Things Motherhood Taught Me No. 4: Friends Without Kids Will Forget You Exist
They don’t mean to hurt you, really they don’t. I did the same thing before I was a mother and I can tell you it’s not something you do consciously. Just like we forget about that friend who hates sushi when we’re planning to go to the Japanese, we forget about our friends with kids when we’re planning to go to a club until six in the morning. It’s perfectly reasonable behaviour.
But there are other reasons too. The first is that people who don’t have kids don’t have routines. They can either have dinner at eight or eleven, go to the beach at midday or midnight, walk in the sun or in the rain: and they’ve no time for organizing their life around the routines of parents of young children.
Second reason is that, since they no longer see us in the usual places (favourite restaurant, café, rock concerts), they assume we’ll never accept any invitation. I’ve had conversations of this kind myself. ‘We should invite so-and-so.’ – ‘Forget it, she’s got the baby, no way she’ll be able to come.’ And the truth is that eight out of ten invites will be refused, especially for unexpected reasons such as not finding a babysitter in time, the baby having a fever since it woke up that morning or the baby having kept parents up all night and not even five coffees will give them the energy they need. But there are all those other times when the new parents not only can come out, but actually crave an evening without watching BabyFirst Channel.
And then there are “the Lamer Mums” and the bad reputation they’ve earned for us all. Lamer Mums are a very common species of women who used to be normal until they had a kid and now they think life should revolve around said kid. Every conversation is dominated by nappies and tips on how to find the perfect school. Now, for someone without kids neither of these subjects could be less interesting. And even people who do have kids usually appreciate a night out with friends where they don’t have to talk about children. So, friends with no kids have already endured so many boring conversations just because they asked a Lamer Mum how the little one was doing, that they took fright and now run a mile from any couple that announces a pregnancy.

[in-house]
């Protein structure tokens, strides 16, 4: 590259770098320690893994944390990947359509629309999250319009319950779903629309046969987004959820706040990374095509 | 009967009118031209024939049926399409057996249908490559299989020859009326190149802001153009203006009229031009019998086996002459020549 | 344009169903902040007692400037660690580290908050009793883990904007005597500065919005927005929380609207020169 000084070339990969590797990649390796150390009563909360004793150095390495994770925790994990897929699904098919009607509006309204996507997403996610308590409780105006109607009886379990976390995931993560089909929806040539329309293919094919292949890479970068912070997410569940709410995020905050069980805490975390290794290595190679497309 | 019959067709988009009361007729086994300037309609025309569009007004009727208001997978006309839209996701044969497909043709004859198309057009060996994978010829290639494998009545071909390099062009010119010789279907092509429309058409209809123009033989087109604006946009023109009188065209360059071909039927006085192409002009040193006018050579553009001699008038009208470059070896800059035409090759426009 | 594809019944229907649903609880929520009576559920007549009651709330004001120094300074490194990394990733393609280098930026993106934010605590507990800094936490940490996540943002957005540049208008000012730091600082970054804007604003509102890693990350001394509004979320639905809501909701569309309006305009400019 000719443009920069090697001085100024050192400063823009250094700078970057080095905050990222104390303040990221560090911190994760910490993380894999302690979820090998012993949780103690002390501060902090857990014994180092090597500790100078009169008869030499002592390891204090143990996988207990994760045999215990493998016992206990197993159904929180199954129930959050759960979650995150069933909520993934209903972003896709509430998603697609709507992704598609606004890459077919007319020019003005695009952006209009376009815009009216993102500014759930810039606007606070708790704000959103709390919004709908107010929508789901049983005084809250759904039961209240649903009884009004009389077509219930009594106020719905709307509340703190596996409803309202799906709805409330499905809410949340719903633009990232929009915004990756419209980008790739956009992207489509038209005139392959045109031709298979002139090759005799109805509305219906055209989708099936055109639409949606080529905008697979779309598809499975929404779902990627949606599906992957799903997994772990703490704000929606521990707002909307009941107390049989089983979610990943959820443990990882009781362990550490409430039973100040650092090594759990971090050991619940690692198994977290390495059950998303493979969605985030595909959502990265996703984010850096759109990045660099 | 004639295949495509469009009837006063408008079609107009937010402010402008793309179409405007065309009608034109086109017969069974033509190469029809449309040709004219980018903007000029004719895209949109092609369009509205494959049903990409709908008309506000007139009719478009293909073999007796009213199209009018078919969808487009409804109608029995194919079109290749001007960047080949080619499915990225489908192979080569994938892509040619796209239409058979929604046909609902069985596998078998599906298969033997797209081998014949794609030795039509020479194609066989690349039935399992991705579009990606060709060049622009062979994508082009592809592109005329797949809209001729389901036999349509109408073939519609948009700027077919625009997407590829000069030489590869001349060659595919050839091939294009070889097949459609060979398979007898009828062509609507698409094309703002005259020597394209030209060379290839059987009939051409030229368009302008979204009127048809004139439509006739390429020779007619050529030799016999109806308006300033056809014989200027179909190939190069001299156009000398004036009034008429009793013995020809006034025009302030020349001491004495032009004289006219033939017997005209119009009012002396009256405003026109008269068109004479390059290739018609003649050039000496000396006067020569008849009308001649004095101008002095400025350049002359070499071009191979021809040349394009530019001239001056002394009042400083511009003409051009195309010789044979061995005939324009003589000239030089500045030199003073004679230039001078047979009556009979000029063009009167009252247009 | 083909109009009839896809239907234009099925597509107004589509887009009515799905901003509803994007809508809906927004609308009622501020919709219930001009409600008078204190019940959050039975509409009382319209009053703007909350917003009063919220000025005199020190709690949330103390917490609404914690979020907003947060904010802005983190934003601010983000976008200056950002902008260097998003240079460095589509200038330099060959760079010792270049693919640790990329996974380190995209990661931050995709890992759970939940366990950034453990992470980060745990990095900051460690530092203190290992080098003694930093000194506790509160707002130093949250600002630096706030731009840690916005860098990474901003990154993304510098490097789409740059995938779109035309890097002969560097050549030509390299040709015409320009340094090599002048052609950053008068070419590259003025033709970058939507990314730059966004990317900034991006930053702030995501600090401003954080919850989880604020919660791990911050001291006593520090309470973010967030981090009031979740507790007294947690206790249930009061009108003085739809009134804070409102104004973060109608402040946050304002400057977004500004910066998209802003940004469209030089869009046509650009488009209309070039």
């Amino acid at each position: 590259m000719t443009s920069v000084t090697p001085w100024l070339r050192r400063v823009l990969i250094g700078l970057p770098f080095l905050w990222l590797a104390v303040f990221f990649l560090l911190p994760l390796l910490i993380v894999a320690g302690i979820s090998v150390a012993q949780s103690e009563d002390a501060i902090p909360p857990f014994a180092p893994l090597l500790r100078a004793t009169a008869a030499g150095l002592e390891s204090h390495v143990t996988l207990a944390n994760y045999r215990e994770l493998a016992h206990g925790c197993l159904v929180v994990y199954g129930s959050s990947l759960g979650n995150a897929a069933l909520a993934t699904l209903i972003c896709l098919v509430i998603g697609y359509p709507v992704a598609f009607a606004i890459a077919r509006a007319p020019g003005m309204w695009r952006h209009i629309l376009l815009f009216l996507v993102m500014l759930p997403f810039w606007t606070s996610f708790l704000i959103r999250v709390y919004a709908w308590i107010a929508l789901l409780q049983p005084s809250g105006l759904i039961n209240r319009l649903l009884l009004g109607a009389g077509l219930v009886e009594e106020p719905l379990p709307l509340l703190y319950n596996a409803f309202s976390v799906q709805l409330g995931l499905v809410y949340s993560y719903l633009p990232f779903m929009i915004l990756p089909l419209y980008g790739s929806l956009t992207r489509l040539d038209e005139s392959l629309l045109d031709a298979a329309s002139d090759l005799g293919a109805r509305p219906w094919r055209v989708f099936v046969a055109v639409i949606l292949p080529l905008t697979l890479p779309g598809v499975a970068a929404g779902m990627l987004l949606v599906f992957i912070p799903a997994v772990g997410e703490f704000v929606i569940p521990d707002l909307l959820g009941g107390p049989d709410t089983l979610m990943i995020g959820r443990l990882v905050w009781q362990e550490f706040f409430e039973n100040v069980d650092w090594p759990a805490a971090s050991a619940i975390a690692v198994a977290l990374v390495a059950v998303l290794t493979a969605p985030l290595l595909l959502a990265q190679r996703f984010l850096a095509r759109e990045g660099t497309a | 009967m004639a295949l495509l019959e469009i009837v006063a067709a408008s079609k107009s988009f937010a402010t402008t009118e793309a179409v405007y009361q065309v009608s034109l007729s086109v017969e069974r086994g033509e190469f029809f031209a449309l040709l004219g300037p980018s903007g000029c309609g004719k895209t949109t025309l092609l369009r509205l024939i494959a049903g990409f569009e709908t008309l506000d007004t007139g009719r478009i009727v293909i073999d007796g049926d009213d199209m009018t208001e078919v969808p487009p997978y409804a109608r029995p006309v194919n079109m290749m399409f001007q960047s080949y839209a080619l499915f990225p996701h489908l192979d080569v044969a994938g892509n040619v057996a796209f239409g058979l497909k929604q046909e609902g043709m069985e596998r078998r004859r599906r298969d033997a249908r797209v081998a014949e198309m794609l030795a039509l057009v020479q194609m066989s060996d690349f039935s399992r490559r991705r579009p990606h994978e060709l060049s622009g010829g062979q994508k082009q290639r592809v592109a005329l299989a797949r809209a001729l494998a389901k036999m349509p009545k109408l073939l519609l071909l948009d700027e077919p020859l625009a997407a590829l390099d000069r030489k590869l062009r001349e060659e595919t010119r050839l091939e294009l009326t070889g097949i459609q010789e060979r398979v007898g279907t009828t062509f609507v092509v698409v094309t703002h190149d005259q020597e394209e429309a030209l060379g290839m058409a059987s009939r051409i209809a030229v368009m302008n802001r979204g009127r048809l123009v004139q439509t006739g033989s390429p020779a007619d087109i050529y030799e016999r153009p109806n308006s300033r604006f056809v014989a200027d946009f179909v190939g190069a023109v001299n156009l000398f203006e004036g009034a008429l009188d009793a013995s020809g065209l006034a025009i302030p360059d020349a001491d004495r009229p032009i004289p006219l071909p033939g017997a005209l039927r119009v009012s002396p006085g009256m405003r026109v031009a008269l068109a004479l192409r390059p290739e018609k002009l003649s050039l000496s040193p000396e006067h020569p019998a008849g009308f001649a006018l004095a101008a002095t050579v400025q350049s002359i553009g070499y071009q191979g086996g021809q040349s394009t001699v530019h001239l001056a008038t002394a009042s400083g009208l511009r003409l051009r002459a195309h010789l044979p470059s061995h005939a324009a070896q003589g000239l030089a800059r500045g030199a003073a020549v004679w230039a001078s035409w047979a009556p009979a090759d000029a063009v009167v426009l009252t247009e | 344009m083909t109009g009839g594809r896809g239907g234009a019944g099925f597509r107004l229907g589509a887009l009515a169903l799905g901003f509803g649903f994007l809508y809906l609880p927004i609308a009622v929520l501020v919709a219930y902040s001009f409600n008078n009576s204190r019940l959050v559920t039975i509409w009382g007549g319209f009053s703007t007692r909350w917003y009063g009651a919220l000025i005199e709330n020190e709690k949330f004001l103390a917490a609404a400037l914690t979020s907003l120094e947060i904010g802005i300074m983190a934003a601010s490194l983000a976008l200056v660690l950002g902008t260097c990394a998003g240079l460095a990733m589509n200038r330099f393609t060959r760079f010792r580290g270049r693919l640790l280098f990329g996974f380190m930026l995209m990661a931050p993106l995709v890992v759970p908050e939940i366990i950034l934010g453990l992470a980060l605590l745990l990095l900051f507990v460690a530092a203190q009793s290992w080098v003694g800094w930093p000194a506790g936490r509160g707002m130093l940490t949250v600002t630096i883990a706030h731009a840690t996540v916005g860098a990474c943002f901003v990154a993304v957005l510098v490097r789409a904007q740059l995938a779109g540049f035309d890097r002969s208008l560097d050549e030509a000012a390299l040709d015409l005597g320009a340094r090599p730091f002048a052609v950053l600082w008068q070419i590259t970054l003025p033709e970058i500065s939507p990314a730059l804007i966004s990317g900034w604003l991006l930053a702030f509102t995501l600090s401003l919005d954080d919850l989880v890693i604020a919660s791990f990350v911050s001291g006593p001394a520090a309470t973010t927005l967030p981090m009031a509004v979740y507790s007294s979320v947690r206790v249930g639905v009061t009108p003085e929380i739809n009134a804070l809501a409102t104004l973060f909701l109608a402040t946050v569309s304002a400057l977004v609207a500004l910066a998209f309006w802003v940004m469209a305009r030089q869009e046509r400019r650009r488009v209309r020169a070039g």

So, to all of you mothers or fathers who are feeling neglected by your friends: don’t be sad or offended. Your friends still love you very much and they’ll call you again in a few years’ time. Even if it’s only to know what’s the best stroller brand in the market. And then it’s going to be just like in old days (but now with heaps of little people across the table).
And to you, my young and unattached friends: make the most of it. Sleep till midday whenever you can, go out to dinner at eleven at night, take off on last-minute weekends away, above all be spontaneous. In a few months or a few years, going out for a drink at ten o’clock at night will no longer be an option. Unless it’s a glass of milk.
I was born on a shinny day of June 1979 in Lisbon, Portugal. I talked a lot, including with my imaginary friends, and pretended to read books at age 4.
When I finally learned how to read and write I decided I wanted to become a writer. My parents still hold my first books, handwritten and illustrated by myself. During adolescence I got interested in journalism so I took a degree on Communication (UCP Lisbon). Then I got interested in advertising and became a copywriter.
Still, it couldn’t spend all my creativity on the job so I began to dedicate all my spare time to writing stuff for myself untill one day I realized I had a whole book in my head! Thirty Something (nothing’s how we dreamed it would be) my debut novel.
My dream is to become a fulltime writer. But until that day comes (and I know it will!) I live happily in one of the most beautiful cities in the world (Lisbon) with my husband, baby and Gucci, the cat.